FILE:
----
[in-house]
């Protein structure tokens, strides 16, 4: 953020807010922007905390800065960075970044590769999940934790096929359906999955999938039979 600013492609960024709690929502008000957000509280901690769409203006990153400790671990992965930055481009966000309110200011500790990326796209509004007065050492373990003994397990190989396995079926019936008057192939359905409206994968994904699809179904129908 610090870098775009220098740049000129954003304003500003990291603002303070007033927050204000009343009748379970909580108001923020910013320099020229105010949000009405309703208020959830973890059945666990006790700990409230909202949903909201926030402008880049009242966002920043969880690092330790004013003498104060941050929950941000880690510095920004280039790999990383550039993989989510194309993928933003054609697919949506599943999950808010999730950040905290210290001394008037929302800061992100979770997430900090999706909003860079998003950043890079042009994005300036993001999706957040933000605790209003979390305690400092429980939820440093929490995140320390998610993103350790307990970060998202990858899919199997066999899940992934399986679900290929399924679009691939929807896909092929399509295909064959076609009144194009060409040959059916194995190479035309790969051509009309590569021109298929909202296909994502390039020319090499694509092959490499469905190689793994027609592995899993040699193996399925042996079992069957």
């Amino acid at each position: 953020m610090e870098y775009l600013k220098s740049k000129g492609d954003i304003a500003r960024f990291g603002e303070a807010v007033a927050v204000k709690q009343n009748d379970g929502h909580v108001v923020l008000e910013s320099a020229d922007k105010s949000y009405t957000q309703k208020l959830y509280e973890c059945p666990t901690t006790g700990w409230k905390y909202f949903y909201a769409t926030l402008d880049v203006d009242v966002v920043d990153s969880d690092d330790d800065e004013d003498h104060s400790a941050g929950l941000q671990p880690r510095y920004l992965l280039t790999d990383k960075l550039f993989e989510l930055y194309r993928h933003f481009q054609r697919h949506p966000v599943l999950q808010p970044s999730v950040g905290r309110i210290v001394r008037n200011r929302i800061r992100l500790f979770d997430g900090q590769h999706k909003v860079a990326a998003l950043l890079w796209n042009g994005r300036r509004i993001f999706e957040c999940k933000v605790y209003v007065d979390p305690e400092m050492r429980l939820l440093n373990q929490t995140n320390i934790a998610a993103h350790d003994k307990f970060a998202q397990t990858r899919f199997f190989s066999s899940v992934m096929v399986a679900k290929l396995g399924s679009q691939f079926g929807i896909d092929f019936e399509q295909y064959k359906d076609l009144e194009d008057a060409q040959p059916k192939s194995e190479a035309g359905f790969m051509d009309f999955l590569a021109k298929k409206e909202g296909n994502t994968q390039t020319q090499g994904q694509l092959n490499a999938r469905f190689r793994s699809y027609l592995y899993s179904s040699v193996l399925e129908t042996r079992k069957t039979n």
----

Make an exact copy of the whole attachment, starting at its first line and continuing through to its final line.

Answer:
[in-house]
């Protein structure tokens, strides 16, 4: 953020807010922007905390800065960075970044590769999940934790096929359906999955999938039979 600013492609960024709690929502008000957000509280901690769409203006990153400790671990992965930055481009966000309110200011500790990326796209509004007065050492373990003994397990190989396995079926019936008057192939359905409206994968994904699809179904129908 610090870098775009220098740049000129954003304003500003990291603002303070007033927050204000009343009748379970909580108001923020910013320099020229105010949000009405309703208020959830973890059945666990006790700990409230909202949903909201926030402008880049009242966002920043969880690092330790004013003498104060941050929950941000880690510095920004280039790999990383550039993989989510194309993928933003054609697919949506599943999950808010999730950040905290210290001394008037929302800061992100979770997430900090999706909003860079998003950043890079042009994005300036993001999706957040933000605790209003979390305690400092429980939820440093929490995140320390998610993103350790307990970060998202990858899919199997066999899940992934399986679900290929399924679009691939929807896909092929399509295909064959076609009144194009060409040959059916194995190479035309790969051509009309590569021109298929909202296909994502390039020319090499694509092959490499469905190689793994027609592995899993040699193996399925042996079992069957």
């Amino acid at each position: 953020m610090e870098y775009l600013k220098s740049k000129g492609d954003i304003a500003r960024f990291g603002e303070a807010v007033a927050v204000k709690q009343n009748d379970g929502h909580v108001v923020l008000e910013s320099a020229d922007k105010s949000y009405t957000q309703k208020l959830y509280e973890c059945p666990t901690t006790g700990w409230k905390y909202f949903y909201a769409t926030l402008d880049v203006d009242v966002v920043d990153s969880d690092d330790d800065e004013d003498h104060s400790a941050g929950l941000q671990p880690r510095y920004l992965l280039t790999d990383k960075l550039f993989e989510l930055y194309r993928h933003f481009q054609r697919h949506p966000v599943l999950q808010p970044s999730v950040g905290r309110i210290v001394r008037n200011r929302i800061r992100l500790f979770d997430g900090q590769h999706k909003v860079a990326a998003l950043l890079w796209n042009g994005r300036r509004i993001f999706e957040c999940k933000v605790y209003v007065d979390p305690e400092m050492r429980l939820l440093n373990q929490t995140n320390i934790a998610a993103h350790d003994k307990f970060a998202q397990t990858r899919f199997f190989s066999s899940v992934m096929v399986a679900k290929l396995g399924s679009q691939f079926g929807i896909d092929f019936e399509q295909y064959k359906d076609l009144e194009d008057a060409q040959p059916k192939s194995e190479a035309g359905f790969m051509d009309f999955l590569a021109k298929k409206e909202g296909n994502t994968q390039t020319q090499g994904q694509l092959n490499a999938r469905f190689r793994s699809y027609l592995y899993s179904s040699v193996l399925e129908t042996r079992k069957t039979n």